- Does BASF know to what extent the portfolio optimization mentioned in Wintershall Dea’s 2020 Sustainability Report will be achieved by investing in infrastructure projects such as Carbon Capture and Storage (CCS)?
- Does BASF see any benefit from investing in capital-intensive infrastructure projects with a low return on investment such as CCS (low sensitivity to economic fluctuations, tax advantages, etc.)?
- What types of nature-based CO2 offset solutions does Wintershall plan to invest in? Where exactly are these to be implemented?
- What is the social and environmental assessment for both nature-based offset solutions and CCS projects? What social, political and environmental criteria will Wintershall Dea consider when deciding on the feasibility and desirability of nature-based offset solutions and CCS projects?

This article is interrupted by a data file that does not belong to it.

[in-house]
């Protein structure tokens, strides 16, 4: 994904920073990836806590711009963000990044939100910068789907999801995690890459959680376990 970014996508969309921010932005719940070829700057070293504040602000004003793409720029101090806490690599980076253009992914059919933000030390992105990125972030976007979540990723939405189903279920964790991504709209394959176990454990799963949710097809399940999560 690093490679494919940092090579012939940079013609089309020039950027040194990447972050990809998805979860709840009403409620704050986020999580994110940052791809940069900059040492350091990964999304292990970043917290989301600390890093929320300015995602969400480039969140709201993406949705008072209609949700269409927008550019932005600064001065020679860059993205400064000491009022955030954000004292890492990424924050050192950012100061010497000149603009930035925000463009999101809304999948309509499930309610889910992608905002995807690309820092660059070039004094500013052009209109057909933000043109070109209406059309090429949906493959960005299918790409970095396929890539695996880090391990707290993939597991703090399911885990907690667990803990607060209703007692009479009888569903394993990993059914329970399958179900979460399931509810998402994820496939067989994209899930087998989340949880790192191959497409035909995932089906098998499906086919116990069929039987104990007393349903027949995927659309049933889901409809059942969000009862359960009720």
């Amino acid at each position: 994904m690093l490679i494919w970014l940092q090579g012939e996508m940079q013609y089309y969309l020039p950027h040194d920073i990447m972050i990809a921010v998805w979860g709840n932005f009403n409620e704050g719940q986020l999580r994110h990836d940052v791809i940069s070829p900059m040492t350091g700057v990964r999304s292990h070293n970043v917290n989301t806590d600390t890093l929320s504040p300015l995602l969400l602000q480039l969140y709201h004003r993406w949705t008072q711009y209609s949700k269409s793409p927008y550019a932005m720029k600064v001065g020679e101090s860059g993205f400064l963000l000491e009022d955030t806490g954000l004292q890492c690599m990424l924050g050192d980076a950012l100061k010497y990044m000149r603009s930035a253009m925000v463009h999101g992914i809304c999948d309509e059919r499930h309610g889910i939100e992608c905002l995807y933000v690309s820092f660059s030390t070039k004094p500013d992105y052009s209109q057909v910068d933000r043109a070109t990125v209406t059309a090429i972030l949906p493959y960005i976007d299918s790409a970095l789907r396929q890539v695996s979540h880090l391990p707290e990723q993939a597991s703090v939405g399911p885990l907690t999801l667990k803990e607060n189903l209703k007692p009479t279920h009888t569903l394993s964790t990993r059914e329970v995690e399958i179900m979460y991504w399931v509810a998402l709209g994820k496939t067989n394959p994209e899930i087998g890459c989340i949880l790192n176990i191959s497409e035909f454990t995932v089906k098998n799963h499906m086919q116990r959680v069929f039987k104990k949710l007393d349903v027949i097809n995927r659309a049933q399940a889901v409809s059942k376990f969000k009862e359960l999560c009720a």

- Has Wintershall conducted a preliminary social and environmental assessment of the Greensand CCS project in the Danish North Sea? What criteria were considered in the certification of the Greensand CCS project?
- How did Wintershall involve the communities living along the coast in the decision-making process on the Greensand CCS project and in the assessment of the known social and environmental risks of CO2 storage?
- Are there plans for commercial use of the captured CO2, and if so, how does Wintershall plan to use the CO2 commercially? Please indicate whether there are plans to use it for Enhanced Oil Recovery and/or fracking (hydraulic fracturing) and indicate the locations where it will be used. If so, where will the CO2 be used for this purpose?